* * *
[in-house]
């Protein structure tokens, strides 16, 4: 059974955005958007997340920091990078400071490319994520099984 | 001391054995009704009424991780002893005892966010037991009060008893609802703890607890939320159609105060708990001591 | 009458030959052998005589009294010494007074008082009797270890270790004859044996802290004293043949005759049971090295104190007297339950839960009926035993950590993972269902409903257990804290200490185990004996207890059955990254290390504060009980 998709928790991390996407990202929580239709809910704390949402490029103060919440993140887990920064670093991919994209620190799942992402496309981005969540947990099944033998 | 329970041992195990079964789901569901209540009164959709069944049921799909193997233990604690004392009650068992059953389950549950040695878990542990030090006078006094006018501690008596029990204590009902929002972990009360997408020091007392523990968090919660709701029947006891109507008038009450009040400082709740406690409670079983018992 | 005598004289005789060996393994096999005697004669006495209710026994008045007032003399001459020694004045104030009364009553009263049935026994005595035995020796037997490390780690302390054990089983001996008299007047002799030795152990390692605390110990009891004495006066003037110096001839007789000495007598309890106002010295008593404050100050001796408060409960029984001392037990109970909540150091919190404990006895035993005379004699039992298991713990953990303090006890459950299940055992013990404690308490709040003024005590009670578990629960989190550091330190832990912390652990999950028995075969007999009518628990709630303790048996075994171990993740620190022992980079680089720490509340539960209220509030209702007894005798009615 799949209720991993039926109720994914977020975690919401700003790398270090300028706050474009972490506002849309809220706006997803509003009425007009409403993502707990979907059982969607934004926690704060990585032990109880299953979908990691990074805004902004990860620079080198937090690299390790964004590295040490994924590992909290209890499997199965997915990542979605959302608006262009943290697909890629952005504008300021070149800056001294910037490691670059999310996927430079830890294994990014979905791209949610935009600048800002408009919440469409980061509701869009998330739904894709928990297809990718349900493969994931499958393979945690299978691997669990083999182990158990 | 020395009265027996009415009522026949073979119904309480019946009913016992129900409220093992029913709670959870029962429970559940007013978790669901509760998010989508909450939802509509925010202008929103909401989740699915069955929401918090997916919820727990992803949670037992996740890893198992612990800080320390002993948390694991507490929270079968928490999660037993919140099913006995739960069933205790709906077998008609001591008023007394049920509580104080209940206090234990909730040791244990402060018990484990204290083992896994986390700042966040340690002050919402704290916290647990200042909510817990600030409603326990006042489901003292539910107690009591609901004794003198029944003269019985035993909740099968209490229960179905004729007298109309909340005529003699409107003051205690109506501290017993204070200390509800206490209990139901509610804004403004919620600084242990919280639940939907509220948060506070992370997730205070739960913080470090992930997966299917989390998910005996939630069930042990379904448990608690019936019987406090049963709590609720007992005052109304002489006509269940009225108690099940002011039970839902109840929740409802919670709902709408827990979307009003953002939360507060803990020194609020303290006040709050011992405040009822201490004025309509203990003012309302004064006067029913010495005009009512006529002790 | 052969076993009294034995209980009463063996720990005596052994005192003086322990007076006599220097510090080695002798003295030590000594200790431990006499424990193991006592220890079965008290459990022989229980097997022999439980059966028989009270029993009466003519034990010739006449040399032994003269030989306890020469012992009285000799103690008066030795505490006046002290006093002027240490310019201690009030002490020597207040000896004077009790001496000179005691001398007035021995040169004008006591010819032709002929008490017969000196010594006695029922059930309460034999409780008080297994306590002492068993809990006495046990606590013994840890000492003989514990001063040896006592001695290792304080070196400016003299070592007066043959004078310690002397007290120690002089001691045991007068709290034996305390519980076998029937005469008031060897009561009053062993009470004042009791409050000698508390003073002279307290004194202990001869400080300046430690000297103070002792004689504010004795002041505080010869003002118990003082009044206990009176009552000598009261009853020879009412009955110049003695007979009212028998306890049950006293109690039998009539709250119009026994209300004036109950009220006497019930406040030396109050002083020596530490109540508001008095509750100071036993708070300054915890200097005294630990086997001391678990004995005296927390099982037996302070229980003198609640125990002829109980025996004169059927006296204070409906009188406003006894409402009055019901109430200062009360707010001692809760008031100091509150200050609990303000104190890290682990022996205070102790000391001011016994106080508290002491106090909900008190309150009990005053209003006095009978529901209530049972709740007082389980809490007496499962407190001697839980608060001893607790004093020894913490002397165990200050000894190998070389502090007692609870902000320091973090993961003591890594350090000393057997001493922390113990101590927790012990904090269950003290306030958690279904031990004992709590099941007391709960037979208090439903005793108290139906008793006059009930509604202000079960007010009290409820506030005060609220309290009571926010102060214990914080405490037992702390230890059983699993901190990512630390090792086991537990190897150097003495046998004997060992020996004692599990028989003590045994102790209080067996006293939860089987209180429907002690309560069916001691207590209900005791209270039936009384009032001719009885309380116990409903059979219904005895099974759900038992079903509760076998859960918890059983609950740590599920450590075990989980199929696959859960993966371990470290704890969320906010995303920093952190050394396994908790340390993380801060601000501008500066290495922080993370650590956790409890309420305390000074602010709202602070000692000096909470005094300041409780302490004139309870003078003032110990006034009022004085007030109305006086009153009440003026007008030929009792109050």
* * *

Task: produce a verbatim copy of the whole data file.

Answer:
[in-house]
């Protein structure tokens, strides 16, 4: 059974955005958007997340920091990078400071490319994520099984 | 001391054995009704009424991780002893005892966010037991009060008893609802703890607890939320159609105060708990001591 | 009458030959052998005589009294010494007074008082009797270890270790004859044996802290004293043949005759049971090295104190007297339950839960009926035993950590993972269902409903257990804290200490185990004996207890059955990254290390504060009980 998709928790991390996407990202929580239709809910704390949402490029103060919440993140887990920064670093991919994209620190799942992402496309981005969540947990099944033998 | 329970041992195990079964789901569901209540009164959709069944049921799909193997233990604690004392009650068992059953389950549950040695878990542990030090006078006094006018501690008596029990204590009902929002972990009360997408020091007392523990968090919660709701029947006891109507008038009450009040400082709740406690409670079983018992 | 005598004289005789060996393994096999005697004669006495209710026994008045007032003399001459020694004045104030009364009553009263049935026994005595035995020796037997490390780690302390054990089983001996008299007047002799030795152990390692605390110990009891004495006066003037110096001839007789000495007598309890106002010295008593404050100050001796408060409960029984001392037990109970909540150091919190404990006895035993005379004699039992298991713990953990303090006890459950299940055992013990404690308490709040003024005590009670578990629960989190550091330190832990912390652990999950028995075969007999009518628990709630303790048996075994171990993740620190022992980079680089720490509340539960209220509030209702007894005798009615 799949209720991993039926109720994914977020975690919401700003790398270090300028706050474009972490506002849309809220706006997803509003009425007009409403993502707990979907059982969607934004926690704060990585032990109880299953979908990691990074805004902004990860620079080198937090690299390790964004590295040490994924590992909290209890499997199965997915990542979605959302608006262009943290697909890629952005504008300021070149800056001294910037490691670059999310996927430079830890294994990014979905791209949610935009600048800002408009919440469409980061509701869009998330739904894709928990297809990718349900493969994931499958393979945690299978691997669990083999182990158990 | 020395009265027996009415009522026949073979119904309480019946009913016992129900409220093992029913709670959870029962429970559940007013978790669901509760998010989508909450939802509509925010202008929103909401989740699915069955929401918090997916919820727990992803949670037992996740890893198992612990800080320390002993948390694991507490929270079968928490999660037993919140099913006995739960069933205790709906077998008609001591008023007394049920509580104080209940206090234990909730040791244990402060018990484990204290083992896994986390700042966040340690002050919402704290916290647990200042909510817990600030409603326990006042489901003292539910107690009591609901004794003198029944003269019985035993909740099968209490229960179905004729007298109309909340005529003699409107003051205690109506501290017993204070200390509800206490209990139901509610804004403004919620600084242990919280639940939907509220948060506070992370997730205070739960913080470090992930997966299917989390998910005996939630069930042990379904448990608690019936019987406090049963709590609720007992005052109304002489006509269940009225108690099940002011039970839902109840929740409802919670709902709408827990979307009003953002939360507060803990020194609020303290006040709050011992405040009822201490004025309509203990003012309302004064006067029913010495005009009512006529002790 | 052969076993009294034995209980009463063996720990005596052994005192003086322990007076006599220097510090080695002798003295030590000594200790431990006499424990193991006592220890079965008290459990022989229980097997022999439980059966028989009270029993009466003519034990010739006449040399032994003269030989306890020469012992009285000799103690008066030795505490006046002290006093002027240490310019201690009030002490020597207040000896004077009790001496000179005691001398007035021995040169004008006591010819032709002929008490017969000196010594006695029922059930309460034999409780008080297994306590002492068993809990006495046990606590013994840890000492003989514990001063040896006592001695290792304080070196400016003299070592007066043959004078310690002397007290120690002089001691045991007068709290034996305390519980076998029937005469008031060897009561009053062993009470004042009791409050000698508390003073002279307290004194202990001869400080300046430690000297103070002792004689504010004795002041505080010869003002118990003082009044206990009176009552000598009261009853020879009412009955110049003695007979009212028998306890049950006293109690039998009539709250119009026994209300004036109950009220006497019930406040030396109050002083020596530490109540508001008095509750100071036993708070300054915890200097005294630990086997001391678990004995005296927390099982037996302070229980003198609640125990002829109980025996004169059927006296204070409906009188406003006894409402009055019901109430200062009360707010001692809760008031100091509150200050609990303000104190890290682990022996205070102790000391001011016994106080508290002491106090909900008190309150009990005053209003006095009978529901209530049972709740007082389980809490007496499962407190001697839980608060001893607790004093020894913490002397165990200050000894190998070389502090007692609870902000320091973090993961003591890594350090000393057997001493922390113990101590927790012990904090269950003290306030958690279904031990004992709590099941007391709960037979208090439903005793108290139906008793006059009930509604202000079960007010009290409820506030005060609220309290009571926010102060214990914080405490037992702390230890059983699993901190990512630390090792086991537990190897150097003495046998004997060992020996004692599990028989003590045994102790209080067996006293939860089987209180429907002690309560069916001691207590209900005791209270039936009384009032001719009885309380116990409903059979219904005895099974759900038992079903509760076998859960918890059983609950740590599920450590075990989980199929696959859960993966371990470290704890969320906010995303920093952190050394396994908790340390993380801060601000501008500066290495922080993370650590956790409890309420305390000074602010709202602070000692000096909470005094300041409780302490004139309870003078003032110990006034009022004085007030109305006086009153009440003026007008030929009792109050």